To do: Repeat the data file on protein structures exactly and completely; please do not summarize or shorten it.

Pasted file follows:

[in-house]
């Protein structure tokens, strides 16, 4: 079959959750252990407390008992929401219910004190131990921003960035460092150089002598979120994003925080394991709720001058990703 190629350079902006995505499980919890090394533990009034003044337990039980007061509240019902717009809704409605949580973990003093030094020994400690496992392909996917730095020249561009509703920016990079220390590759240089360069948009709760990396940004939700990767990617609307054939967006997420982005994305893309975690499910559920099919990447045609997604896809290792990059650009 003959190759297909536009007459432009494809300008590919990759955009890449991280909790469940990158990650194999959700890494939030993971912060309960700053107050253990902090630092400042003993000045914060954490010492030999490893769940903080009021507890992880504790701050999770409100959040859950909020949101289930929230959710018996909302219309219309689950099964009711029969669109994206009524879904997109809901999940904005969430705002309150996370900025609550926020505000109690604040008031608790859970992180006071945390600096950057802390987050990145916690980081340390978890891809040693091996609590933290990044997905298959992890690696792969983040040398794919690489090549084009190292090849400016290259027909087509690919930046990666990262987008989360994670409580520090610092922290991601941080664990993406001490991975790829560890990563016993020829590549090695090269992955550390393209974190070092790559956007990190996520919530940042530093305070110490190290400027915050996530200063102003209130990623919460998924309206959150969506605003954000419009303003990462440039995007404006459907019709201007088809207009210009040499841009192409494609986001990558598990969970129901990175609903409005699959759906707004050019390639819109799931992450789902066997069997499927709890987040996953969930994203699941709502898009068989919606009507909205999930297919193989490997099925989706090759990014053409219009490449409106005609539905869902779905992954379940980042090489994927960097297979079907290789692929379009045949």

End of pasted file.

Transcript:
[in-house]
């Protein structure tokens, strides 16, 4: 079959959750252990407390008992929401219910004190131990921003960035460092150089002598979120994003925080394991709720001058990703 190629350079902006995505499980919890090394533990009034003044337990039980007061509240019902717009809704409605949580973990003093030094020994400690496992392909996917730095020249561009509703920016990079220390590759240089360069948009709760990396940004939700990767990617609307054939967006997420982005994305893309975690499910559920099919990447045609997604896809290792990059650009 003959190759297909536009007459432009494809300008590919990759955009890449991280909790469940990158990650194999959700890494939030993971912060309960700053107050253990902090630092400042003993000045914060954490010492030999490893769940903080009021507890992880504790701050999770409100959040859950909020949101289930929230959710018996909302219309219309689950099964009711029969669109994206009524879904997109809901999940904005969430705002309150996370900025609550926020505000109690604040008031608790859970992180006071945390600096950057802390987050990145916690980081340390978890891809040693091996609590933290990044997905298959992890690696792969983040040398794919690489090549084009190292090849400016290259027909087509690919930046990666990262987008989360994670409580520090610092922290991601941080664990993406001490991975790829560890990563016993020829590549090695090269992955550390393209974190070092790559956007990190996520919530940042530093305070110490190290400027915050996530200063102003209130990623919460998924309206959150969506605003954000419009303003990462440039995007404006459907019709201007088809207009210009040499841009192409494609986001990558598990969970129901990175609903409005699959759906707004050019390639819109799931992450789902066997069997499927709890987040996953969930994203699941709502898009068989919606009507909205999930297919193989490997099925989706090759990014053409219009490449409106005609539905869902779905992954379940980042090489994927960097297979079907290789692929379009045949």